Breakfasts are as abundant as lunch. Both gluten-free and regular pancakes and waffles are made to order on separate grills with separate utensils. Eggs, bacon, cold cereal, including a well-marked gluten-free variety, and fresh fruit are ready by the time we’ve had the morning’s first cup of coffee.

Despite being the solo gluten-free guest, I’m never made to feel as if I must make the best choice from a selection of bad ones. I’ve had more choice on this trip than in many restaurants. The nifty thing is the guides tell me it’s just as easy for them to prepare gluten free as gluten filled.


No fashion show

Tents offer a front row view to nature.

When it comes to vacation wear, this is no fashion show.

It’s mid-summer and sweltering in the sun. As the week wears on with no shower in sight (the guides bring a hand-held gizmo, but it’s complicated and just doesn’t seem worth the hassle), the warm river seems a reasonable replacement, and throwing the same shorts on every morning becomes downright sensible.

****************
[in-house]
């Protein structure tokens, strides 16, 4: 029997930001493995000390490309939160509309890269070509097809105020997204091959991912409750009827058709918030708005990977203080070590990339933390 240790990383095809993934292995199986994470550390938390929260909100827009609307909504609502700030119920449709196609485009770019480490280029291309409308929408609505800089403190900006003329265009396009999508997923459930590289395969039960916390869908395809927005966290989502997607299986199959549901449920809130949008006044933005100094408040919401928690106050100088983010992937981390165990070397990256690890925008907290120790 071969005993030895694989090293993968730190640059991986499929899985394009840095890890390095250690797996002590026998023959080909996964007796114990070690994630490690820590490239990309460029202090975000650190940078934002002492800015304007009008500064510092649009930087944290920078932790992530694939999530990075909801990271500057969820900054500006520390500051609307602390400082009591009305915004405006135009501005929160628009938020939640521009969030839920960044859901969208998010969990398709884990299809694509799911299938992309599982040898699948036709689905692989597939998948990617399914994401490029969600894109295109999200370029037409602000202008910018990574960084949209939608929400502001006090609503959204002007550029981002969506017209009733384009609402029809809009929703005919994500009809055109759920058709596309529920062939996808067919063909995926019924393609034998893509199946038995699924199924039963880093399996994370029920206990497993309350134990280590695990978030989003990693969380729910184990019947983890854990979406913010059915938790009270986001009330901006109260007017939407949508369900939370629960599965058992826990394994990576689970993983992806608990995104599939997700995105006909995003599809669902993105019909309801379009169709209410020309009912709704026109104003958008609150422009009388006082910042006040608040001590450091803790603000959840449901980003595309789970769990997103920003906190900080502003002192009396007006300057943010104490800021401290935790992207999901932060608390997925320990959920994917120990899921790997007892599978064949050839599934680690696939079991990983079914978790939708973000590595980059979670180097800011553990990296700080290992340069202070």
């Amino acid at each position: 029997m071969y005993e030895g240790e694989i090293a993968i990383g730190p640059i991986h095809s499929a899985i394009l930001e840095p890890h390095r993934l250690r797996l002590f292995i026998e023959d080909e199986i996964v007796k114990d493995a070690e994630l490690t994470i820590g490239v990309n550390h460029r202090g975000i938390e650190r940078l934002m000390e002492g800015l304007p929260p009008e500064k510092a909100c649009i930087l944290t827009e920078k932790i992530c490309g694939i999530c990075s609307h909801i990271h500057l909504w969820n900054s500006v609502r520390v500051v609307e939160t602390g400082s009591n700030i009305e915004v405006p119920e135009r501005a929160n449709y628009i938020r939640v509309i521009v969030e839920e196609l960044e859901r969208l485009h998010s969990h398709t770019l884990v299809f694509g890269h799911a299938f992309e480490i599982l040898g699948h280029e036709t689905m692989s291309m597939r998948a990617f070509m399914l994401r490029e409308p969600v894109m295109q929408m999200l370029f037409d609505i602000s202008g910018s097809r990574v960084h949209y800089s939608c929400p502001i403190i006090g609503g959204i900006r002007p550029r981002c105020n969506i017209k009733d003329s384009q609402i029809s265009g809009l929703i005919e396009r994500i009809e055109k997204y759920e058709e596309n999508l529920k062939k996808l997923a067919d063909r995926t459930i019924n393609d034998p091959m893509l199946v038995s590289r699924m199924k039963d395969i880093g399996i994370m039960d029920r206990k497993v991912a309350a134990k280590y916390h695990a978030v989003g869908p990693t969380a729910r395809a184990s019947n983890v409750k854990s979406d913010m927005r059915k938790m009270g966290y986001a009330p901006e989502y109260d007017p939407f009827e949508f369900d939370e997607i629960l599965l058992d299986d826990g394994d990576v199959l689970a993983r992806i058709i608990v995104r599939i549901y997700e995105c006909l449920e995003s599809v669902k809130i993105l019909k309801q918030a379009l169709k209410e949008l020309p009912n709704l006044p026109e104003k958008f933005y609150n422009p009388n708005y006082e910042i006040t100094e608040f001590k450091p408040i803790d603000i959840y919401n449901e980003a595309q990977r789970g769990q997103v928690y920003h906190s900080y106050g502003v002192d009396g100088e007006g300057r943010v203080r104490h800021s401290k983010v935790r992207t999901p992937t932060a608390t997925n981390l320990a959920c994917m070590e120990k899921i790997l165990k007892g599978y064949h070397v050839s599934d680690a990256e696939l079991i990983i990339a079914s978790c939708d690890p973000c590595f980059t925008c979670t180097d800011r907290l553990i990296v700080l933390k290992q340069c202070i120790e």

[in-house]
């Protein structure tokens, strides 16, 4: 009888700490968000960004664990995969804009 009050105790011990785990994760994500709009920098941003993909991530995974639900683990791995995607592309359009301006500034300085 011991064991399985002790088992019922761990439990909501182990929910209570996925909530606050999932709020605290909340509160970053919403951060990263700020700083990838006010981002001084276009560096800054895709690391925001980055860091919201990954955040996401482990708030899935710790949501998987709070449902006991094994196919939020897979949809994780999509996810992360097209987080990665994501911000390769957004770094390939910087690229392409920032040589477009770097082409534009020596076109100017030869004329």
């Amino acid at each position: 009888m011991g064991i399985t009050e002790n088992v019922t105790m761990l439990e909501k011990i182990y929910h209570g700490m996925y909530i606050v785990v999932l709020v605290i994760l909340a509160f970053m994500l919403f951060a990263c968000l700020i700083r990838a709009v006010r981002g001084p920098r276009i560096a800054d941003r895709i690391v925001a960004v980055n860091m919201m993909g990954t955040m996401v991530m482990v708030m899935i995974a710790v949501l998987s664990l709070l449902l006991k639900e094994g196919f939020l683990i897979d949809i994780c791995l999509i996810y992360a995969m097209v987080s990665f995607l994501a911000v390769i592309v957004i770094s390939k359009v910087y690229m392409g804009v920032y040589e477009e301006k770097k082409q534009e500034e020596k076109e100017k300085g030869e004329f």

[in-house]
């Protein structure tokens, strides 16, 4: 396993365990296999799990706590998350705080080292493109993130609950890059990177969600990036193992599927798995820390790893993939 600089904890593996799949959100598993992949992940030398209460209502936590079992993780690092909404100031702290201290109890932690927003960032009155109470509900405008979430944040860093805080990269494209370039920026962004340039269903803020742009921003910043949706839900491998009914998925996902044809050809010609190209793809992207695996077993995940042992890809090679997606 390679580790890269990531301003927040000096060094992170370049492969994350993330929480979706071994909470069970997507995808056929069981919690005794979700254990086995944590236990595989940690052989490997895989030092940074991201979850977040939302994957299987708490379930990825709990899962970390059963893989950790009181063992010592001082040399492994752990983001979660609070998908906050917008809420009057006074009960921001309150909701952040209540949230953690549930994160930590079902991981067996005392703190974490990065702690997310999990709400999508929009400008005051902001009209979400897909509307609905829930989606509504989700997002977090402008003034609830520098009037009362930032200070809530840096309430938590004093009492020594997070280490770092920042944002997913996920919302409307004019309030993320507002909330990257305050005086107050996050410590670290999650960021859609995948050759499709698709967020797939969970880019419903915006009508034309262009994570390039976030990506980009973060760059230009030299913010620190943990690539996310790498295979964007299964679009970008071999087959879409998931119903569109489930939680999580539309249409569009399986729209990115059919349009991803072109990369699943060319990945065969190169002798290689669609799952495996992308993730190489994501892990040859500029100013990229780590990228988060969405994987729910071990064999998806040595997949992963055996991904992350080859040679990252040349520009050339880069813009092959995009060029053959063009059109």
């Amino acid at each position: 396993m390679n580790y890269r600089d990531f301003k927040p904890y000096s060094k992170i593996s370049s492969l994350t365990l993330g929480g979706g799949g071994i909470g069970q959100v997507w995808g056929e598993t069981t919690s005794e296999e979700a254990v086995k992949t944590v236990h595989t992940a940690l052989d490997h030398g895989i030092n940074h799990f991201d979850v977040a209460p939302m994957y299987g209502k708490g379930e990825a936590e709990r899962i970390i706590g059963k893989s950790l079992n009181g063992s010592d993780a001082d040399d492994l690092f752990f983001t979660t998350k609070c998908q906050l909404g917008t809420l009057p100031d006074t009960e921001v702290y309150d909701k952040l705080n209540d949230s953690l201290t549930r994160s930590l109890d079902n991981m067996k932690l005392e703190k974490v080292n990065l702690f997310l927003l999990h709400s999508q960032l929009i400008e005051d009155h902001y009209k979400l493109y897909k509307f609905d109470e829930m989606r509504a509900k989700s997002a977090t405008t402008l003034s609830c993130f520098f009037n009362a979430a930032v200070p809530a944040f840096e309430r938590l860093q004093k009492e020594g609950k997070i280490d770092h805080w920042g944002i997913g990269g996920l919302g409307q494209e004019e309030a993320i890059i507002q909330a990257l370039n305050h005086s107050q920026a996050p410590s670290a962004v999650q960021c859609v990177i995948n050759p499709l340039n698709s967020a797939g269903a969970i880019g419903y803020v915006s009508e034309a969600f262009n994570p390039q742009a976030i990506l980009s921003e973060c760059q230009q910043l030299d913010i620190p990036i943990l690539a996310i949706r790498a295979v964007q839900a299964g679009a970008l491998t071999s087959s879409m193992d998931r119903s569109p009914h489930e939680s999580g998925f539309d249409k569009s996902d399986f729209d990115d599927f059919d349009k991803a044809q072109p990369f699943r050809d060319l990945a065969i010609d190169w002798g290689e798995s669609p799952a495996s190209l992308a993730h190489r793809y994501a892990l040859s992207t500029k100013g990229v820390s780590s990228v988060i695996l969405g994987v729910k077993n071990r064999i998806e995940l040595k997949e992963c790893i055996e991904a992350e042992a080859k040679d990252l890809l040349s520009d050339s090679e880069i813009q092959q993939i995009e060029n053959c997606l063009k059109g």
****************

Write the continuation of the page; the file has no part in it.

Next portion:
Our group has bonded. Faces and personality are what we seek as we stumble out of sleeping bags each morning. Three day-old shorts are as irrelevant as makeup and iPhones. In fact, a consensus grows among the adults that next time, eliminating 75 percent of our gear will be a top priority. This may be luxury rowing, but that doesn’t mean we need to look the part.

Dinners are complex affairs prepared in Dutch ovens. Masterful in quality and quantity, they include chicken tagine with fresh green beans and chocolate cake with a coffee chocolate ganache, seared salmon with mashed potatoes and stuffed Portobello mushrooms.